financial aid education, customer relationship
    programs, freshman orientation programs,
    entrance/exit counseling, and even at-risk
    students.

8
How Our Programs Work
  • Prevention education tied to times of transition.
  • TuitionEdu combines a robust financial aid
    curriculum with a financial literacy education
    tailored to an important time of transition
    (making long-term financial decisions for the
    first time during the college planning process).
  • Financial Literacy 101 focuses solely on
    preventing predictable financial problems related
    to credit cards and budgeting as students
    transition to an unsupervised financial life at
    college.

9
Online Assessment Integration
  • 40 survey questions capture the knowledge,
    attitudes and behaviors of students and parents
    towards college finance.
  • Final Exam measures learning and reinforces
    important points.
  • Custom questions and yearly data reports provided
    for Financial Literacy 101 implementations and
    for content licensing programs.

10
Interactive Curriculum
  • Interactive chapters for each course teach key
    lessons developed by our experts.
  • Linear learning model like an in the
    classroom course.
  • Students may start and stop the course at will
    without having to start over. Takes less than an
    hour to complete the basics.
  • Objective content presentation and interactive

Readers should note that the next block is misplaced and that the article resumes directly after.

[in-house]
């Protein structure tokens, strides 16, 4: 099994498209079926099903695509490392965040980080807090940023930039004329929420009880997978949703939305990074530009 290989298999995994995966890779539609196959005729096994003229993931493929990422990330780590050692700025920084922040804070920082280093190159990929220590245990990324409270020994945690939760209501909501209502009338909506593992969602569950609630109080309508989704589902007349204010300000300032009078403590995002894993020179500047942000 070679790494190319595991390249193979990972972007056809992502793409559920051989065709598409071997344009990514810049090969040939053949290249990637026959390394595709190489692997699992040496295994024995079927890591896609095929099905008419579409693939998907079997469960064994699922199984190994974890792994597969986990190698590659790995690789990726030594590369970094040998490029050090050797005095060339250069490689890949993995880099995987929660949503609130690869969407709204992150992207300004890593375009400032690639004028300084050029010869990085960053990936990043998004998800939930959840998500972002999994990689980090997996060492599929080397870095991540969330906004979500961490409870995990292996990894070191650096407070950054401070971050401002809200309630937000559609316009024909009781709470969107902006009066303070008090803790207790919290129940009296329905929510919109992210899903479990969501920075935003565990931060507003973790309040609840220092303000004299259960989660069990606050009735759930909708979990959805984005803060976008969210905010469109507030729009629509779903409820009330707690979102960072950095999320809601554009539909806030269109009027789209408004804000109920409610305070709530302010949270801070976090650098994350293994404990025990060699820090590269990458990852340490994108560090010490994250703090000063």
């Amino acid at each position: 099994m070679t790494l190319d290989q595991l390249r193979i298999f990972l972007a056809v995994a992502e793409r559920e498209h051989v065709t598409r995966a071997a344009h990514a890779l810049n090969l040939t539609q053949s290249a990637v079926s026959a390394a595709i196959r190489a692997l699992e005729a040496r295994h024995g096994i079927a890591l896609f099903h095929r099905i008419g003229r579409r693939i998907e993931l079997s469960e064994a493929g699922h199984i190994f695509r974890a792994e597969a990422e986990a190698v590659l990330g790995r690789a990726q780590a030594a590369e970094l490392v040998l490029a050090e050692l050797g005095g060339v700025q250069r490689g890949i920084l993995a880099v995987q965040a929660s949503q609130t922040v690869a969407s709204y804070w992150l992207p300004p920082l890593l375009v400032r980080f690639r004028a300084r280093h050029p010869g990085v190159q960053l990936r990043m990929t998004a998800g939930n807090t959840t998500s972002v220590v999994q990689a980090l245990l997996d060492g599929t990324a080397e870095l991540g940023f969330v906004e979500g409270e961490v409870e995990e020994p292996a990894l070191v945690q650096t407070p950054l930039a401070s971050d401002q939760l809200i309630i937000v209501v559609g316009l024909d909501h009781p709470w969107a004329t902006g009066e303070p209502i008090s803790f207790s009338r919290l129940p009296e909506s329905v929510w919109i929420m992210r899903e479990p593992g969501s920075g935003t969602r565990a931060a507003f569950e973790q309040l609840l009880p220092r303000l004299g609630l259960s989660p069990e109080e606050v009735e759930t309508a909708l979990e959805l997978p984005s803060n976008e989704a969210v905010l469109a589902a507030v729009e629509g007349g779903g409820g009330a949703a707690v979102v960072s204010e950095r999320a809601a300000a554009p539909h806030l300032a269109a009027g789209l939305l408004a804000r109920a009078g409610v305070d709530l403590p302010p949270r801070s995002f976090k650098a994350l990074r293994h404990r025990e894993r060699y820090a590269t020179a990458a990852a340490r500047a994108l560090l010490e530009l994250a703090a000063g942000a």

exercises integrate key prevention strategies.

11
Personalized Homepage
  • Aid Coach guides families through the process,
    telling them what they need to accomplish based
    on their actual progress.
  • Page allows customization so families may build
    around their own learning needs.
  • Easy-to-use visual design organizes all resources
    at a glance. Developed through extensive focus
    group research into online preferences of teens.

12
What We've Learned So Far
  • Of hundreds of high school seniors surveyed in
    MA
  • Students react well to learning about financial
    literacy online
  • 97 percent would recommend the course to
    friends.
  • 94 percent said they learned a lot from this
    course.
  • 77 percent found the course interesting.
  • Over 90 percent of students agreed that the
    course increased their understanding of credit
    cards in several areas, including the impact of
    interest on payments, the consequences of
    misusing credit cards, and the consequences of
    making just the minimum payment.
  • 60 percent of respondents had never discussed
    college debt with their parents, 48 percent had
    never discussed credit card management with their
    parents, 24 already had at least one credit
    card.

13
On the To Do List
  • Quantify behavioral results with long-term
    longitudinal studies.
  • Reach tipping point after which financial
    literacy education is not the exception but the
    rule.
  • Engage more state/community leaders with the need
    for financial literacy education for all.
  • Progress is possible! Think seat belt use,
    smoking prevention, drunk driving.

14
To learn more about Decision Partners, please
contact Jim Pfeiffer at jim_at_decisionpartners.org
(978) 562-1390 Or contact us online
at www.decisionpartners.org
Thank You!